Wednesday, September 13, 2006

Fur Lined Volcanoes ‘Reading Lips’

I wrote about how little I wanted to see The Sentinel, but was pleasantly surprised once I did watch it. The same thing happened with the DVD Kinky Boots.

I read a fair share of good things about Kinky Boots and went ahead and put it on my Netflix queue. When I got home from work, I put that joker in because I didn’t have anything else to watch. I just haven’t been all that excited about seeing the movie because it’s about a shoe factory on the verge of shutting down. The owner finds a niche market by making thigh-high women’s boots that are made in men’s sizes. The boots are reinforced with steel shanks so they can hold a man’s weight without breaking. In other words, the boots are made for drag queens and transvestites with a passion for patent leather and riding crops. They’re “kinky boots”.

I didn’t really think that I would like the flick, but as it turned out, I’m giving Kinky Boots the maximum of 5 stars on Netflix. And I’m suggesting it to anyone possessing an open mind and who likes a mild comedy with a hint of romance.

I just received Friends With Money from Netflix. And it’s another flick that I really have no interest in seeing, but hopefully like the others, it will win me over.

Yesterday, I worked with a photographer on a studio shoot in Greensboro. I didn’t realize how many times a photographer will take pictures of tomatoes, bonsai trees, laptops, and potting items before calling it quits. I mean, from what television and movies have taught me, photographers generally go through boxes and boxes of film with live subjects. But yesterday’s shoot was a series of still life photos where there’s not a whole lot of moving going on with the subjects.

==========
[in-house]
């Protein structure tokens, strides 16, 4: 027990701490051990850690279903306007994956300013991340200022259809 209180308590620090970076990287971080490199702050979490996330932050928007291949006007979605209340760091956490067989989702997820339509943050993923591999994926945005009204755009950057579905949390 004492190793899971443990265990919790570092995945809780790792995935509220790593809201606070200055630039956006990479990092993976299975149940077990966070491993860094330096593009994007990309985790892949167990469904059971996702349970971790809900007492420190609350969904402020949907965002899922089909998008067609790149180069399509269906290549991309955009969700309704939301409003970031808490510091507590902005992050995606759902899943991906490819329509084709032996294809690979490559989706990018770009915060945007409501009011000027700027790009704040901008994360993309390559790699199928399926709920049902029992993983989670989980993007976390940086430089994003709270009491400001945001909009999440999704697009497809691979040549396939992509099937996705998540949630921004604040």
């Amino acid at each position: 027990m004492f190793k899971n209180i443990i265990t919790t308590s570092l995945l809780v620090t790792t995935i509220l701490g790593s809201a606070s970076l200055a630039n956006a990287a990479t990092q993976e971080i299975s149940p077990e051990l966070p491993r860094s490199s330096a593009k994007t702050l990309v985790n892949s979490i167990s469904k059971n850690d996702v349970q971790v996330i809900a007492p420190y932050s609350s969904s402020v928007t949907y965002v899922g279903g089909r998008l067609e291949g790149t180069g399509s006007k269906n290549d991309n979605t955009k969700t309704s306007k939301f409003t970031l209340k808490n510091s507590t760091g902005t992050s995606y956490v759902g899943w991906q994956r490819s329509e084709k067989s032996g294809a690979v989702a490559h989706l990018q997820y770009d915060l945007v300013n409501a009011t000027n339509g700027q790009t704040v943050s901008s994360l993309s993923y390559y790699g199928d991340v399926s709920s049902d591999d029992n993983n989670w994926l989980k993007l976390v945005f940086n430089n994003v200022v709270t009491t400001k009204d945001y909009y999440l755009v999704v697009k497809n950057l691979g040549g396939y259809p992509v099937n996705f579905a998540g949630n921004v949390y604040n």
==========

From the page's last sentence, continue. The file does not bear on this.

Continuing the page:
Deep down, I realize that you want as many shots as you can get with different lighting and slight changes with the subject being photographed. I’m learning what I can from this photographer to make my little shutterbug hobby look better. And who knows, perhaps one day you’ll see my photos on a wall of a restaurant or gallery with ridiculous prices attached to them.

I recently found a treasure trove of subjects in the Pinnacle, Pilot Mountain, and the King areas. At this moment, I’m looking over my options of venturing out there with my camera and tripod to start up with my little exposé. Finding the time is the hardest part these days.

It’s been cool to hook up with this photographer, learning what I can about it, and getting paid for it too. Basically, I’m the workhorse who moves stuff around to free up the photographer so they can do their job. Anything they need, I snap to it. They need a cord- I grab it. They need water- I fetch it. They need me to dust and wash tomatoes, I do it. In exchange, I get a lesson and money. What’s not to love about that arrangement?

Right now, I don’t have a professional camera, but the cool thing… You don’t need one. All you need is the eye for subjects and snap the pictures. Eventually, I plan on purchasing a more intensive camera, but right now, I wouldn’t know what to do with it. That’s what I hope to learn from hanging with the photographer.

1 comment:

  1. Just remember: Don't shake your Polaroid pictures. OutKast is trying to ruin your career in photography.

    ReplyDelete